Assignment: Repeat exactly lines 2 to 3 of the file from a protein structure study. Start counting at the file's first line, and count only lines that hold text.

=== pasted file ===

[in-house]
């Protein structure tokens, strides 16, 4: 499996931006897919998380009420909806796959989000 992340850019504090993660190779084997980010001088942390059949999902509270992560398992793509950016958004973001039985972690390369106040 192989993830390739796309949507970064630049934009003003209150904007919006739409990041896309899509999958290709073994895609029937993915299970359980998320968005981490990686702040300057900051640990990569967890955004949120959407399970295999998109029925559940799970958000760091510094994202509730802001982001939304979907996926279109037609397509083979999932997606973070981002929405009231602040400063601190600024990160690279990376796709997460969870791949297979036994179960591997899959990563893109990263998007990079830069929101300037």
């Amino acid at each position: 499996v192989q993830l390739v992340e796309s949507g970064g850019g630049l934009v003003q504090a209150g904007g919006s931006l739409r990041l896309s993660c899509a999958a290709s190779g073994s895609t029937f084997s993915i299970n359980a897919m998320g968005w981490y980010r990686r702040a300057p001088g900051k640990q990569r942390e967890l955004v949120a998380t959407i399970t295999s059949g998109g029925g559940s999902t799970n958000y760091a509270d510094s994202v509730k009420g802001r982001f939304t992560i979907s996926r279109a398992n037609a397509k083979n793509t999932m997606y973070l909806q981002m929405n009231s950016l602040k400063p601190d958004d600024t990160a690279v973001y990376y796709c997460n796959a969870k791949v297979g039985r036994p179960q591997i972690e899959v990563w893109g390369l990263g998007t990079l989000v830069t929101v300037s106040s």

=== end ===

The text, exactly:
């Protein structure tokens, strides 16, 4: 499996931006897919998380009420909806796959989000 992340850019504090993660190779084997980010001088942390059949999902509270992560398992793509950016958004973001039985972690390369106040 192989993830390739796309949507970064630049934009003003209150904007919006739409990041896309899509999958290709073994895609029937993915299970359980998320968005981490990686702040300057900051640990990569967890955004949120959407399970295999998109029925559940799970958000760091510094994202509730802001982001939304979907996926279109037609397509083979999932997606973070981002929405009231602040400063601190600024990160690279990376796709997460969870791949297979036994179960591997899959990563893109990263998007990079830069929101300037």
């Amino acid at each position: 499996v192989q993830l390739v992340e796309s949507g970064g850019g630049l934009v003003q504090a209150g904007g919006s931006l739409r990041l896309s993660c899509a999958a290709s190779g073994s895609t029937f084997s993915i299970n359980a897919m998320g968005w981490y980010r990686r702040a300057p001088g900051k640990q990569r942390e967890l955004v949120a998380t959407i399970t295999s059949g998109g029925g559940s999902t799970n958000y760091a509270d510094s994202v509730k009420g802001r982001f939304t992560i979907s996926r279109a398992n037609a397509k083979n793509t999932m997606y973070l909806q981002m929405n009231s950016l602040k400063p601190d958004d600024t990160a690279v973001y990376y796709c997460n796959a969870k791949v297979g039985r036994p179960q591997i972690e899959v990563w893109g390369l990263g998007t990079l989000v830069t929101v300037s106040s």